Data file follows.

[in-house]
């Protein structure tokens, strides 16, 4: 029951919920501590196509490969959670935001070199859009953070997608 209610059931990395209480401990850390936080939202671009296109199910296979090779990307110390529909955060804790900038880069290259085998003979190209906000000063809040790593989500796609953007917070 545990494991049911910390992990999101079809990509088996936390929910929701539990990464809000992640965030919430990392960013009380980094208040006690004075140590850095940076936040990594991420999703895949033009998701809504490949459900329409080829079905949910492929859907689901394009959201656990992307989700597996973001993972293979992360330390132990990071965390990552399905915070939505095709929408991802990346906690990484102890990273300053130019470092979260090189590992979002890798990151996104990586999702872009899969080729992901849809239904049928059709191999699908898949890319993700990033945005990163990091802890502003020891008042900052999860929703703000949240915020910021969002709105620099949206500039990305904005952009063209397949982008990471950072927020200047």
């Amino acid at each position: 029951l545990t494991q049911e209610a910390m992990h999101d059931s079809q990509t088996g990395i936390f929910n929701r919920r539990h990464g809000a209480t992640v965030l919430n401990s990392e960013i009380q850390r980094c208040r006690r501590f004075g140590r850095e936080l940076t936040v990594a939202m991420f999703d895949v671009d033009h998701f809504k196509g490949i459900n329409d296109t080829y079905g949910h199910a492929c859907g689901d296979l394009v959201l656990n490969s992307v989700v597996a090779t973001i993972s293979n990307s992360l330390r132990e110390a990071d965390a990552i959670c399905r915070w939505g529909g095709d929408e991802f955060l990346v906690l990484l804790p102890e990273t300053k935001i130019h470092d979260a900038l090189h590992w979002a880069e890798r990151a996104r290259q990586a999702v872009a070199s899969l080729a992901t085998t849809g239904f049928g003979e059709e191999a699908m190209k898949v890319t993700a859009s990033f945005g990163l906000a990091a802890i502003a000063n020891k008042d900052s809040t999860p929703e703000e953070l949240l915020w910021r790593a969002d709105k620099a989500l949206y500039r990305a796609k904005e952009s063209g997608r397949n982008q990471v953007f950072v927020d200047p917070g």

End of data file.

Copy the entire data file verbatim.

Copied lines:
[in-house]
């Protein structure tokens, strides 16, 4: 029951919920501590196509490969959670935001070199859009953070997608 209610059931990395209480401990850390936080939202671009296109199910296979090779990307110390529909955060804790900038880069290259085998003979190209906000000063809040790593989500796609953007917070 545990494991049911910390992990999101079809990509088996936390929910929701539990990464809000992640965030919430990392960013009380980094208040006690004075140590850095940076936040990594991420999703895949033009998701809504490949459900329409080829079905949910492929859907689901394009959201656990992307989700597996973001993972293979992360330390132990990071965390990552399905915070939505095709929408991802990346906690990484102890990273300053130019470092979260090189590992979002890798990151996104990586999702872009899969080729992901849809239904049928059709191999699908898949890319993700990033945005990163990091802890502003020891008042900052999860929703703000949240915020910021969002709105620099949206500039990305904005952009063209397949982008990471950072927020200047």
């Amino acid at each position: 029951l545990t494991q049911e209610a910390m992990h999101d059931s079809q990509t088996g990395i936390f929910n929701r919920r539990h990464g809000a209480t992640v965030l919430n401990s990392e960013i009380q850390r980094c208040r006690r501590f004075g140590r850095e936080l940076t936040v990594a939202m991420f999703d895949v671009d033009h998701f809504k196509g490949i459900n329409d296109t080829y079905g949910h199910a492929c859907g689901d296979l394009v959201l656990n490969s992307v989700v597996a090779t973001i993972s293979n990307s992360l330390r132990e110390a990071d965390a990552i959670c399905r915070w939505g529909g095709d929408e991802f955060l990346v906690l990484l804790p102890e990273t300053k935001i130019h470092d979260a900038l090189h590992w979002a880069e890798r990151a996104r290259q990586a999702v872009a070199s899969l080729a992901t085998t849809g239904f049928g003979e059709e191999a699908m190209k898949v890319t993700a859009s990033f945005g990163l906000a990091a802890i502003a000063n020891k008042d900052s809040t999860p929703e703000e953070l949240l915020w910021r790593a969002d709105k620099a989500l949206y500039r990305a796609k904005e952009s063209g997608r397949n982008q990471v953007f950072v927020d200047p917070g």